The Anafi is a professional drone, with a 4K camera capable of zoom (at least in video mode), with a gimbal-stabilized camera. In fact, some surveyors choose this over DJI products because it can tilt its camera up and down to create 3D models or, for mere mortals, get some unique angles for action shots.
But, with the addition of First Person View (FPV) goggles, you can also flay it from inside the cockpit.
The only thing missing from a much more expensive craft (and admittedly this isn’t cheap) is a collision sensing system, but the Anafi is surprisingly robust, especially the FPV version with improved legs.
Compatibility with Pix4D tools offers an interesting route into 2D and 3D survey work should you decide to offer your services commercially.
03. Ryze TelloDrone
With more than half of the global market, DJI has kept its tech at the serious end of the market. However, a friendly relationship with neighboring firm Ryze has led to the Tello, a compact drone that doesn’t skimp on the tech.
This data link also provides you a battery warning, and the drone is capable of taking off and hovering using its 14-core processor and in-built sensors.
That power makes for fun features like the “Throw & Go” launching and flips, but also supports Scratch, a simple, block-based programming language that means literally anyone (kids included) can have fun ordering the Tello about.
If you think your kids need a little more convincing that programming drones is as cool as flying them, look out for the Ryze Iron Man Edition. Programming tech seemed to work out pretty well for Tony Stark, after all.
04. Holy Stone HS100 Navigator
This excellent drone for beginners introduces not just the experience of flying, but the basic feature set of a serious photography or videography drone for a fraction of the cost.
That’s because it includes a GPS positioning system, and control is via a good quality phone app (a phone will clip into the radio controller and serve as a screen).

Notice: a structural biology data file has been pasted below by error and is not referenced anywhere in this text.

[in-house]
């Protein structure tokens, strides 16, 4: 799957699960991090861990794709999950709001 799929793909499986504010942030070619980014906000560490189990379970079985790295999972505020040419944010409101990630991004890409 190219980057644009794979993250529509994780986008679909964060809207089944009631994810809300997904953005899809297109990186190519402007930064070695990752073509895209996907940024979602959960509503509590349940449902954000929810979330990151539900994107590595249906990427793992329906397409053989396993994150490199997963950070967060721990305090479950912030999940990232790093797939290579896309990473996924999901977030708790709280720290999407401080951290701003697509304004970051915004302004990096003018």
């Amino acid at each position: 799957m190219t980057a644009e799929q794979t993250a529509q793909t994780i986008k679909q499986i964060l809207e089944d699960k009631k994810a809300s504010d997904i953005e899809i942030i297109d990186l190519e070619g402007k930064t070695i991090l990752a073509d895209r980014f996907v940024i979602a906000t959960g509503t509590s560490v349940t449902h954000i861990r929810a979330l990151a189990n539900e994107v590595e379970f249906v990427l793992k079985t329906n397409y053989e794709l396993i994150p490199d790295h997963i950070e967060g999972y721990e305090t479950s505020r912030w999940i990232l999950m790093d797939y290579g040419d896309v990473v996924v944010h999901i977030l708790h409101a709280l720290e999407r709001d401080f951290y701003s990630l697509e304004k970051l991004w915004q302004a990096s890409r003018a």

Together this gives higher-end features like ‘follow me’ (the drone will follow the location of the phone) as well as making the drone easy to fly – let go of the controls and the drone will just hover, at the same altitude, even in a breeze. It can also return to its launch point at the touch of a button.
The design is clearly inspired by DJI’s Phantom, right up to the 4-light intelligent battery. That said the battery has a Micro USB socket built right in for easy charging – DJI hasn’t thought of that yet!
Nice touches are the extra landing legs, prop guards and stylish pilot’s manual notebook in the box.
Frequently Asked Question
What features to look for in a drone?
It’s also important to note whether a photography drone has a gimbal or a fixed camera. Other features to look for that make flying easier include automated flight modes and obstacle avoidance.
Many photography drones for hobbyists support 4K video and include obstacle avoidance and image stabilization.
Is owning a drone worth it?
If you wish to enhance your photos and/or videos, are looking for unique ways to simplify the way you do business, or are just searching for a fun weekend project, then a drone may be worth your time and money.
The decision to purchase your very own drone can be difficult, especially if you’re on a budget
Who invented drones?
Abraham Karem was born in Baghdad to a Jewish couple. His family moved to Israel in 1951, where he grew up. From an early age, he had an innate passion for aeronautics, and at the age of 14, he started building model aircraft. Karem is regarded as the founding father of UAV (drone) technology.